Some of the most destructive hoof conditions are easily controlled with a well-run footbath.  These are digital dermititis (heal warts), footrot, and thin soles.  A good footbath can harden hooves and reduce the incidence of sole ulcers, sole bruising,  and infections caused by sharp objects penetrating the sole of the hoof.  Other serious conditions can be made more manageable when feet are hard, such as laminitis and white line disease. Even for these systemic type hoof conditions, a well-run footbath program can be a critically important management decision.



Heel warts are the most destructive hoof disease on modern dairies.

Foot wart lesions look like raised, red and yellow patches and are usually located at the back of the foot above the heel. They are particularly painful and prone to bleeding when manipulated. Mature lesions are larger- up to two inches across, and usually raised with long, brown or grayish-black tufts of hair-like projections along the surface. They have a “hairy wart” appearance. The hairs along the lesions are usually “true hairs”. The lesions can persist for many months. They may regress with dry weather.

This disease is probably caused by a spirochete bacterium and it appears to be very contagious. The high morbidity of herds contracting this disease, as well as observations that greater than 90 percent of the lesions are highly responsive to antibiotics suggest an infectious agent.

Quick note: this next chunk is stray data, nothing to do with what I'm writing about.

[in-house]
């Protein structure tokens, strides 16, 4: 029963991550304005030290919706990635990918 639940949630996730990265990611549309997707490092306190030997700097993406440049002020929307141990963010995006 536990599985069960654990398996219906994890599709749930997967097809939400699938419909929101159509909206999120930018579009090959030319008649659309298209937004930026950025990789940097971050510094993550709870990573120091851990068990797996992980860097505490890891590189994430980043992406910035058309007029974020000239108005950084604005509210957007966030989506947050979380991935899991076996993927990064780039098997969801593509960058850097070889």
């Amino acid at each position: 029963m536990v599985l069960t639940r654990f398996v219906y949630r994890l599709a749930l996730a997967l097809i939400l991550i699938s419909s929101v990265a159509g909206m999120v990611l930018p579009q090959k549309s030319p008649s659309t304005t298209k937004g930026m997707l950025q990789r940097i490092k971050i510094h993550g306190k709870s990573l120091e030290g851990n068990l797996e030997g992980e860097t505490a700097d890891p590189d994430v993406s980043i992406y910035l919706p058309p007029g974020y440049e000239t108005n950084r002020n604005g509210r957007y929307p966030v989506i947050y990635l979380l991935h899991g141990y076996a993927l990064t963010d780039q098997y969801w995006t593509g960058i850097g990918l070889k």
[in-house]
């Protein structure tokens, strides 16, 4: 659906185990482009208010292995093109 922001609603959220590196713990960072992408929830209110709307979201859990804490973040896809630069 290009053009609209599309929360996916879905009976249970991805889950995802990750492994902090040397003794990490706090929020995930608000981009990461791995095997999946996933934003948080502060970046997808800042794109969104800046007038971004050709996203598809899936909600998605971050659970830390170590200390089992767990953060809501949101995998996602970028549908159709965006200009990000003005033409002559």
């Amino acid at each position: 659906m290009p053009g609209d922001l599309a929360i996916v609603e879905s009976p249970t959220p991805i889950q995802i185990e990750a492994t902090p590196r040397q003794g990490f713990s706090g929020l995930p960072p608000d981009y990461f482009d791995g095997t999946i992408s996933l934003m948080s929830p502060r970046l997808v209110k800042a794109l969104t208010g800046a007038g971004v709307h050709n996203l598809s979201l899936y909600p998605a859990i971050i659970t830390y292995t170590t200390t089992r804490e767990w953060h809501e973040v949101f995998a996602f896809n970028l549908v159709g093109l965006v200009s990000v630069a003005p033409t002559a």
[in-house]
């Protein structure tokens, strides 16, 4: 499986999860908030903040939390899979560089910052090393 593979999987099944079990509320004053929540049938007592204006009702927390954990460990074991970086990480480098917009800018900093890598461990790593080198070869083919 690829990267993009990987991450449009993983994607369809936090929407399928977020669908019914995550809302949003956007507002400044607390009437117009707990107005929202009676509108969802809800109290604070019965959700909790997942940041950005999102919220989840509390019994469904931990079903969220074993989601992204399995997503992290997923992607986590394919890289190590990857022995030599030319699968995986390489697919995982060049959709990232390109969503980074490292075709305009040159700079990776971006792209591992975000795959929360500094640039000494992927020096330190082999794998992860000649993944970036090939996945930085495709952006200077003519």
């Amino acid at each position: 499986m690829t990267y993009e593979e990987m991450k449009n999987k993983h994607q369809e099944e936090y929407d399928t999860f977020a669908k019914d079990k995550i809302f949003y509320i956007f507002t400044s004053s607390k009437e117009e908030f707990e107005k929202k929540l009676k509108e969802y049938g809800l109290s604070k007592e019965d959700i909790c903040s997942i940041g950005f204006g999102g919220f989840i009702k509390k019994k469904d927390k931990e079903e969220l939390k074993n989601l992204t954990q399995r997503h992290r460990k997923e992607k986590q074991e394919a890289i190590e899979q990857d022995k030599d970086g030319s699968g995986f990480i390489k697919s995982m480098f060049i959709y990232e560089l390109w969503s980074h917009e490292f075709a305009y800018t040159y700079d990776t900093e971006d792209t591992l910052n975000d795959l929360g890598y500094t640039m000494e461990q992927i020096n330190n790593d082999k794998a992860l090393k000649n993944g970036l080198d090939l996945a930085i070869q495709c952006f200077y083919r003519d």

Environment may predispose animals to the foot wart agent. Examples would be wet free stalls, poorly drained lots etc. Spirochetes have been found in digits of healthy cows, in affected herds, and in herds without incidence of digital dermatitis. It appears possible that many animals can be infected with the organism but show no evidence of lameness or lesions. When a specific stress or environmental component triggers the disease, it can then spread very rapidly.*

Regular exposure to formaldehyde or copper-sulfate is the best way to boost hoof defense against infection. The Bovistride Rx system offers the best way of accomplishing this.
For an already established outbreak of warts, a very strong attack must be used to beat them.

*V. A. Ishler and D. R. Wolfgang, “Prevention and Control of Foot Problems in Dairy Cows” (University Park: Penn State Cooperative Extension, n.d.).



Thin soles are caused by over-trimming or over-wearing of the hoof. Over-trimming speaks for itself…. the hoof-trimmer needs some more experience or training.
Over-wear is more complicated.

The following factors relate:

  • New concrete. If concrete is new it is more abrasive. On large dairies in the rainy seasons, large numbers of animals can be lost due to feet wearing through. Consider laying rubber on all walkways.
  • Poor diet. Certain additions to the diet can help toughen soles and Zinc, in an available metabolic form is thought to be a valuable tool in the effort to keep cows feet healthy. Zinc does not seem to work well as a footbath additive in any form, however.